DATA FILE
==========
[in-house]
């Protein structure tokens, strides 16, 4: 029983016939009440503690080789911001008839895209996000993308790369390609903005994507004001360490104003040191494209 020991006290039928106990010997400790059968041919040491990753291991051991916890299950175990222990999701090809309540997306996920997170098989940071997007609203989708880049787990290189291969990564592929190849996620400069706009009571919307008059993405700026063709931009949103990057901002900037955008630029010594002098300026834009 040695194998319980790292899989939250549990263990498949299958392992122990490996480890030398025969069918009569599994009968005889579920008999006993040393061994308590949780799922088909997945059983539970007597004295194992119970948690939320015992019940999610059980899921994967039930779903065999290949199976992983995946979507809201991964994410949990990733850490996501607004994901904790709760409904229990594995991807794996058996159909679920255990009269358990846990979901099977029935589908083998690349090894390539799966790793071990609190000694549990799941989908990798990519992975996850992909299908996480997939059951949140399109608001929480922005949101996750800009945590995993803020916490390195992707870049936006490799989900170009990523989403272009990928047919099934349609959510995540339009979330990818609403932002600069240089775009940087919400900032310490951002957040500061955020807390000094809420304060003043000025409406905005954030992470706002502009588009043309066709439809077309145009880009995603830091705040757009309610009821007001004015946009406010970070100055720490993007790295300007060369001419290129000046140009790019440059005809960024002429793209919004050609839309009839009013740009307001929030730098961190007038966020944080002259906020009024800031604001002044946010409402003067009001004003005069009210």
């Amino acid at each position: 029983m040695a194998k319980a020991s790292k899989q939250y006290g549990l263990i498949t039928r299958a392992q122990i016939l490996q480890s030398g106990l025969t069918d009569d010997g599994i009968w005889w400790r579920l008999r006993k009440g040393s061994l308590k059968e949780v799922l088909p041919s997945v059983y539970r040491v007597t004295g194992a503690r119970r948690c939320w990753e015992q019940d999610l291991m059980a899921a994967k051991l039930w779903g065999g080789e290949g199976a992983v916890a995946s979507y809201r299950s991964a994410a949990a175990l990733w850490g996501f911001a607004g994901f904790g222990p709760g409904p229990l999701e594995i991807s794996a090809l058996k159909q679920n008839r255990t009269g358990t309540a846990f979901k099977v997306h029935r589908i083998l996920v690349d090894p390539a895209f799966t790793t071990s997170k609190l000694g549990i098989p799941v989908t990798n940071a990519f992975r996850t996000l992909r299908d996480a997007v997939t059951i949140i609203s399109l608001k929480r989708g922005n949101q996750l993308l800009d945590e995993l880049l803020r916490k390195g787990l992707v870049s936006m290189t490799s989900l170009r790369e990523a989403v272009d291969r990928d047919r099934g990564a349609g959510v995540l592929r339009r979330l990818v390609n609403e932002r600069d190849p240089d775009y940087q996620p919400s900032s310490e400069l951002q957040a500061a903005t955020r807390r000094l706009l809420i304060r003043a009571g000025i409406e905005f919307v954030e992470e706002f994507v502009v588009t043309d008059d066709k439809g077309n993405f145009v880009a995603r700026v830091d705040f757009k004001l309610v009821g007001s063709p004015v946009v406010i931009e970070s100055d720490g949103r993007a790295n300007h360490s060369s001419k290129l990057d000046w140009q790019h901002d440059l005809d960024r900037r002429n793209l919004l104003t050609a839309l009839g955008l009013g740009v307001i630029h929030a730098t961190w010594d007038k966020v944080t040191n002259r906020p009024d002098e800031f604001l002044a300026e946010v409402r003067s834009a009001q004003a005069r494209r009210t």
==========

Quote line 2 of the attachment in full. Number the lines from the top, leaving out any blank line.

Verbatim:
């Protein structure tokens, strides 16, 4: 029983016939009440503690080789911001008839895209996000993308790369390609903005994507004001360490104003040191494209 020991006290039928106990010997400790059968041919040491990753291991051991916890299950175990222990999701090809309540997306996920997170098989940071997007609203989708880049787990290189291969990564592929190849996620400069706009009571919307008059993405700026063709931009949103990057901002900037955008630029010594002098300026834009 040695194998319980790292899989939250549990263990498949299958392992122990490996480890030398025969069918009569599994009968005889579920008999006993040393061994308590949780799922088909997945059983539970007597004295194992119970948690939320015992019940999610059980899921994967039930779903065999290949199976992983995946979507809201991964994410949990990733850490996501607004994901904790709760409904229990594995991807794996058996159909679920255990009269358990846990979901099977029935589908083998690349090894390539799966790793071990609190000694549990799941989908990798990519992975996850992909299908996480997939059951949140399109608001929480922005949101996750800009945590995993803020916490390195992707870049936006490799989900170009990523989403272009990928047919099934349609959510995540339009979330990818609403932002600069240089775009940087919400900032310490951002957040500061955020807390000094809420304060003043000025409406905005954030992470706002502009588009043309066709439809077309145009880009995603830091705040757009309610009821007001004015946009406010970070100055720490993007790295300007060369001419290129000046140009790019440059005809960024002429793209919004050609839309009839009013740009307001929030730098961190007038966020944080002259906020009024800031604001002044946010409402003067009001004003005069009210």